Ready to get started?
Let’s boost your lead gen.
Ok, we admit it: the word “probate” is a snoozer. Not only that, it implies something few of us wish to contemplate – DEATH. So, to put death anywhere near “gee, that’s a great lead-gen idea,” seems almost creepy. But, when you consider how few agents specialize in probate real estate leads, and how much money is on the table, you may quickly get over that slimy feeling.
Somebody will list these homes, right?
And most of the time, it’s an agent who just happened to be in the right place at the right time. Not an expert on probate real estate leads. Not an agent who specializes in probate sales.
Although we couldn’t find an official statistic on how many homeowners die each year, we came close. Consider the following:
But, they aren’t divided evenly. And, again, we were unable to find pertinent statistics on a statewide level.
But, thankfully, the courts keep track of these things. For instance, there were 4,147 probate filings in FY 2015/2016, in Miami-Dade County, according to Juan C. Antúnez at flprobatelitigation.com.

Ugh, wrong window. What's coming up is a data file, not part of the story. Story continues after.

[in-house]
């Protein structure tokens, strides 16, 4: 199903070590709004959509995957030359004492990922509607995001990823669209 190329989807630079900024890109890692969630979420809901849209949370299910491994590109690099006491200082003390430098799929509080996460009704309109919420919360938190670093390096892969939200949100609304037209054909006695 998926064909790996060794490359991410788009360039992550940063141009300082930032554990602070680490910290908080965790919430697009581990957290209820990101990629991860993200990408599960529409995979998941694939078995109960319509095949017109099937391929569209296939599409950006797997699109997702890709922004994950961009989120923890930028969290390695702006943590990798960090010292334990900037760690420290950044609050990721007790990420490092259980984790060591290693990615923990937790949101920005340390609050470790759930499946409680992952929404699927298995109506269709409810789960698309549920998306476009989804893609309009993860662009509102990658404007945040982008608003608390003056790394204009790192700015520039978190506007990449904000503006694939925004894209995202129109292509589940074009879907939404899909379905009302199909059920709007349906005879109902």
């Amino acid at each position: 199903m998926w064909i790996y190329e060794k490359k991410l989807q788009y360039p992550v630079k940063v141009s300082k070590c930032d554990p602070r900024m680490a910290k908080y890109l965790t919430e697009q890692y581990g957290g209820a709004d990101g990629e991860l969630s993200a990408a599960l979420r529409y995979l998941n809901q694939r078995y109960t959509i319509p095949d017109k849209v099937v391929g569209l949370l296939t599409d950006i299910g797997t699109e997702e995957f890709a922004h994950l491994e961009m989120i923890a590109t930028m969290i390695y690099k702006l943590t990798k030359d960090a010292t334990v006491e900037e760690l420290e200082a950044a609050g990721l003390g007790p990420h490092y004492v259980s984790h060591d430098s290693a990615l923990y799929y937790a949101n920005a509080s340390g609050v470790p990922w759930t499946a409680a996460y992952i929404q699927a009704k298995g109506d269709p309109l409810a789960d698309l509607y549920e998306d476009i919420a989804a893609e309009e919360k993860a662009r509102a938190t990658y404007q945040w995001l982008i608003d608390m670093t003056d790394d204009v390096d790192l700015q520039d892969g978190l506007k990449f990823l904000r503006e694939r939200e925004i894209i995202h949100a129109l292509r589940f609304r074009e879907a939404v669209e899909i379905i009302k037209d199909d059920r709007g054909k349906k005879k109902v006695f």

Now, suppose all of those filings included a home. At the area’s median home price, that’s more than $34 million in per-side commission sitting on the table.
Ok, not all probate cases include a home. So, let’s get conservative and assume that only half do. That’s more than $17 million in commission (per side).
Quite the lucrative real estate niche if one were to become the probate expert in the area.
As a decade-long agent (before I quit), I performed a whopping one probate sale. Then, as a real estate consumer, I sold my parents’ home in probate.
Far from an expert, I’ll try to explain the basics. A probate attorney would be the wisest choice to consult, however, if you have deep questions.
“Probate is the formal legal process that gives recognition to a will and appoints the executor or personal representative who will administer the estate and distribute assets to the intended beneficiaries,” according to the American Bar Association.
The process varies, depending on state, so it can be quite challenging finding probate law information. And, the more “stuff” the decedent left behind, the more complicated the process becomes.
What you need to know as an agent is the name of the contact person in charge of the deceased’s probate. What that person is called varies across states.
In my case, I was the “personal representative,” but in some states they’re known as the executor (male) or executrix (female). Then, there are states that only use executor, regardless of the person’s gender.
This representative’s job is to inventory the deceased’s belongings and dispose of them, according to the will (which takes precedence) or, if the person died intestate (without a will), the state’s laws of inheritance.